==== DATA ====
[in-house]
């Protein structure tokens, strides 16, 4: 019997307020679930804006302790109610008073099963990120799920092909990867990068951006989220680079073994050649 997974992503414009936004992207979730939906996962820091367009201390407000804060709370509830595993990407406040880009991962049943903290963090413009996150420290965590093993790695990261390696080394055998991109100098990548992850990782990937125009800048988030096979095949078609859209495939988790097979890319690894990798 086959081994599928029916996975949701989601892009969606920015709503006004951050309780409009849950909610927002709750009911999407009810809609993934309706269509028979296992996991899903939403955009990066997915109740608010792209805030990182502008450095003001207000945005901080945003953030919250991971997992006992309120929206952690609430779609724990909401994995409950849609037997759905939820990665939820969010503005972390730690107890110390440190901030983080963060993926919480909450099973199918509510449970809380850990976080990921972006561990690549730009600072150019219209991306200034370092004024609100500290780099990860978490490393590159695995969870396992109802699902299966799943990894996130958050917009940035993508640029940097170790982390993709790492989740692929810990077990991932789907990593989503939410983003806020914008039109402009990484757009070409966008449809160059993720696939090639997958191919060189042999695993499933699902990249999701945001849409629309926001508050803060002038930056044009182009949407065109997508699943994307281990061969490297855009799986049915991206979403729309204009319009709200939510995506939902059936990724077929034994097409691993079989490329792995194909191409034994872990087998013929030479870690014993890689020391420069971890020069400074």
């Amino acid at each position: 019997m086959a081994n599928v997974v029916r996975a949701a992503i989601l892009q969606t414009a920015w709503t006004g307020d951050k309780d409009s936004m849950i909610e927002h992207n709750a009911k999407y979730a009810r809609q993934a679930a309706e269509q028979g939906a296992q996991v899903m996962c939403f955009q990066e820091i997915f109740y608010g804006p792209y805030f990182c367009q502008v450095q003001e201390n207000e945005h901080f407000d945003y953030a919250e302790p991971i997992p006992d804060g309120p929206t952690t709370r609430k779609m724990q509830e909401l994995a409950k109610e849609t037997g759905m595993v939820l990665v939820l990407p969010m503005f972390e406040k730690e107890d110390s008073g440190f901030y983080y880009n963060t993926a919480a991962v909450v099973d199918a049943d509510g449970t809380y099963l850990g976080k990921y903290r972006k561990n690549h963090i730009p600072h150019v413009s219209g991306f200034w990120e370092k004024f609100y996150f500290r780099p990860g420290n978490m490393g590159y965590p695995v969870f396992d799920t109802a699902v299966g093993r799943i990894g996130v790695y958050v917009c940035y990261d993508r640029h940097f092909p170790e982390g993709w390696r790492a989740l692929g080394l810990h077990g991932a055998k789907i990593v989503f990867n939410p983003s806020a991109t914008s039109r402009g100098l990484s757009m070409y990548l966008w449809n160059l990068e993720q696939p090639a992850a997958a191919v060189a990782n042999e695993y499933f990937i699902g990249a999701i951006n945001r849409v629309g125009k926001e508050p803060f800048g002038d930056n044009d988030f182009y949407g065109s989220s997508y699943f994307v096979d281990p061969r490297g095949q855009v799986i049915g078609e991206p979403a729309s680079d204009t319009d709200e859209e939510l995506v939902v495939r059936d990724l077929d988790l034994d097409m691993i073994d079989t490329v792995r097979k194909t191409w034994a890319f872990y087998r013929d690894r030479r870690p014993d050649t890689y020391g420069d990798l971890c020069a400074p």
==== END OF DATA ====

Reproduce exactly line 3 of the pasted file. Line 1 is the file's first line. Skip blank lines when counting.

């Amino acid at each position: 019997m086959a081994n599928v997974v029916r996975a949701a992503i989601l892009q969606t414009a920015w709503t006004g307020d951050k309780d409009s936004m849950i909610e927002h992207n709750a009911k999407y979730a009810r809609q993934a679930a309706e269509q028979g939906a296992q996991v899903m996962c939403f955009q990066e820091i997915f109740y608010g804006p792209y805030f990182c367009q502008v450095q003001e201390n207000e945005h901080f407000d945003y953030a919250e302790p991971i997992p006992d804060g309120p929206t952690t709370r609430k779609m724990q509830e909401l994995a409950k109610e849609t037997g759905m595993v939820l990665v939820l990407p969010m503005f972390e406040k730690e107890d110390s008073g440190f901030y983080y880009n963060t993926a919480a991962v909450v099973d199918a049943d509510g449970t809380y099963l850990g976080k990921y903290r972006k561990n690549h963090i730009p600072h150019v413009s219209g991306f200034w990120e370092k004024f609100y996150f500290r780099p990860g420290n978490m490393g590159y965590p695995v969870f396992d799920t109802a699902v299966g093993r799943i990894g996130v790695y958050v917009c940035y990261d993508r640029h940097f092909p170790e982390g993709w390696r790492a989740l692929g080394l810990h077990g991932a055998k789907i990593v989503f990867n939410p983003s806020a991109t914008s039109r402009g100098l990484s757009m070409y990548l966008w449809n160059l990068e993720q696939p090639a992850a997958a191919v060189a990782n042999e695993y499933f990937i699902g990249a999701i951006n945001r849409v629309g125009k926001e508050p803060f800048g002038d930056n044009d988030f182009y949407g065109s989220s997508y699943f994307v096979d281990p061969r490297g095949q855009v799986i049915g078609e991206p979403a729309s680079d204009t319009d709200e859209e939510l995506v939902v495939r059936d990724l077929d988790l034994d097409m691993i073994d079989t490329v792995r097979k194909t191409w034994a890319f872990y087998r013929d690894r030479r870690p014993d050649t890689y020391g420069d990798l971890c020069a400074p």